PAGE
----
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Alzheimer's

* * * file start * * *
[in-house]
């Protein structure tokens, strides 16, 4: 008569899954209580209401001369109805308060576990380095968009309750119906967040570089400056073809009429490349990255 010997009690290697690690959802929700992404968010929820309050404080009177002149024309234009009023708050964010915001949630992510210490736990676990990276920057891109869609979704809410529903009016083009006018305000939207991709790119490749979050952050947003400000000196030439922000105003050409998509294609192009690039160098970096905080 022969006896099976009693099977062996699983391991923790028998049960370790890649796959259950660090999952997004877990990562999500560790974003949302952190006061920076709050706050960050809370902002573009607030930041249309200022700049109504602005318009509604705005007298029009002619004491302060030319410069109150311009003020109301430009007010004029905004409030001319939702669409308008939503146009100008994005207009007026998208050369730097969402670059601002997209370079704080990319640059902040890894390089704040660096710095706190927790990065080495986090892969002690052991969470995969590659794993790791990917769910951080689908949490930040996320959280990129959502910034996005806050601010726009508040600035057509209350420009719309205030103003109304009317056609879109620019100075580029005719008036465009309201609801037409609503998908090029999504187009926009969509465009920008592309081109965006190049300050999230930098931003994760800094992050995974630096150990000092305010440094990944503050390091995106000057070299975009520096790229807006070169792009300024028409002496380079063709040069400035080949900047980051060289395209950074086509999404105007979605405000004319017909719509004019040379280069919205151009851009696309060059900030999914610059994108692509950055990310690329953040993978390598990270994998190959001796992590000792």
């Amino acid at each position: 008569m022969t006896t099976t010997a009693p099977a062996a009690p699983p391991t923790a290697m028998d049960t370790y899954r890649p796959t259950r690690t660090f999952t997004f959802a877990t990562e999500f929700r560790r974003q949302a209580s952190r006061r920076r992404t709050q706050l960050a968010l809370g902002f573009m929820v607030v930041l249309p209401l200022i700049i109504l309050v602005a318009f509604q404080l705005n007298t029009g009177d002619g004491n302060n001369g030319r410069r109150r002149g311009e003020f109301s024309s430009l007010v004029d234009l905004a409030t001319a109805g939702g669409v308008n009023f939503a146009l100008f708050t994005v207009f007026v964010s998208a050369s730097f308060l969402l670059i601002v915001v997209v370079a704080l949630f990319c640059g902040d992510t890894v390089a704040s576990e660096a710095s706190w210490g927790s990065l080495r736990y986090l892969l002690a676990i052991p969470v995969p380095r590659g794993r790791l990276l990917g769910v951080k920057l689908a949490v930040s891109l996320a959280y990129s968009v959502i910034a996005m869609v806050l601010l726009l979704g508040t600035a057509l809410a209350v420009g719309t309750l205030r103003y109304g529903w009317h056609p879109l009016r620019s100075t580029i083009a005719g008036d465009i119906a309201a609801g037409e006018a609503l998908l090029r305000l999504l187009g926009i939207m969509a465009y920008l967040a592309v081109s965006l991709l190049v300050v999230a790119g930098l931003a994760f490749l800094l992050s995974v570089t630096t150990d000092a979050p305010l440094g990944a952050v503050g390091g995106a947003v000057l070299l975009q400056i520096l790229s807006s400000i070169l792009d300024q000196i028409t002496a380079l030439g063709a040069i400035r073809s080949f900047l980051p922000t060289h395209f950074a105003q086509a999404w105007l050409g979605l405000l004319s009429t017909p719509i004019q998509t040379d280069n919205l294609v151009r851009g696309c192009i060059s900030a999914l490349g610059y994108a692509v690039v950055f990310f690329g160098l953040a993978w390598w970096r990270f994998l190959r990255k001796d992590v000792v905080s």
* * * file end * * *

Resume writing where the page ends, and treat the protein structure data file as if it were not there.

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Scientists believe that for most people, Alzheimer's results from a combination of genetics, lifestyle and environmental factors that affect the brain over time. Alzheimer's is caused by specific genetic changes that virtually guarantee a person will develop the disease. The causal effect for this disease is still unknown with fingers pointing to plaques and tangles in the brain. Although the causes of Alzheimer's are not yet fully understood, its effect on the brain is clear. Alzheimer's disease damages and kills brain cells. A brain affected by Alzheimer's disease has many fewer cells and many fewer connections among surviving cells than does a healthy brain. As more and more brain cells die, Alzheimer's leads to enormous brain shrinkage. When doctors examined an Alzheimer's brain tissue under the microscope, they saw two types of abnormalities that are considered the cause of the disease. One of these abnormalities is plaques that clump up, a protein called beta-amyloid which damages and destroys brain cells. In patients with Alzheimer’s the plaques created interfere with cell to cell communication. The other abnormality seen is tangles in the brain. Brain cells depend on an internal support and transport system to carry nutrients and other essential materials throughout their long extensions. This system requires the normal structure and functioning of a protein called tau. In an Alzheimer's patient, the threads of tau protein twist into abnormal tangles inside the brain cells, leading to failure of the transport system. (Alzheimer's Association) (National Institutes of Health, 2012) There are three stages towards Alzheimer’s and one should be aware of the important signs and symptoms. For instance, one should be aware of co... ... middle of paper ... ... Furthermore, the patients with Alzheimer's have trouble understanding visual images and spatial relationships. In terms of perception, they may pass a mirror and think someone else is in the room with them. They often have trouble recognize their own reflection. (Alzheimer's Association) (Mayo Clinic) Works Cited Alzheimer's Association. (n.d.). Alzheimer's Association. Retrieved April 21, 2014, from Alzheimer's Association: http://www.alz.org/alzheimers_disease_what_is_alzheimers.asp Mayo Clinic. (n.d.). Mayo Clinic. Retrieved April 21, 2014, from Alzheimer's Disease: http://www.mayoclinic.org/diseases-conditions/alzheimers-disease/basics/definition/con-20023871 National Institutes of Health. (2012, September). Alzheimer's Disease Fact Sheet. Retrieved from National Institute on Aging: http://www.nia.nih.gov/alzheimers/publication/alzheimers-disease-fact-sheet
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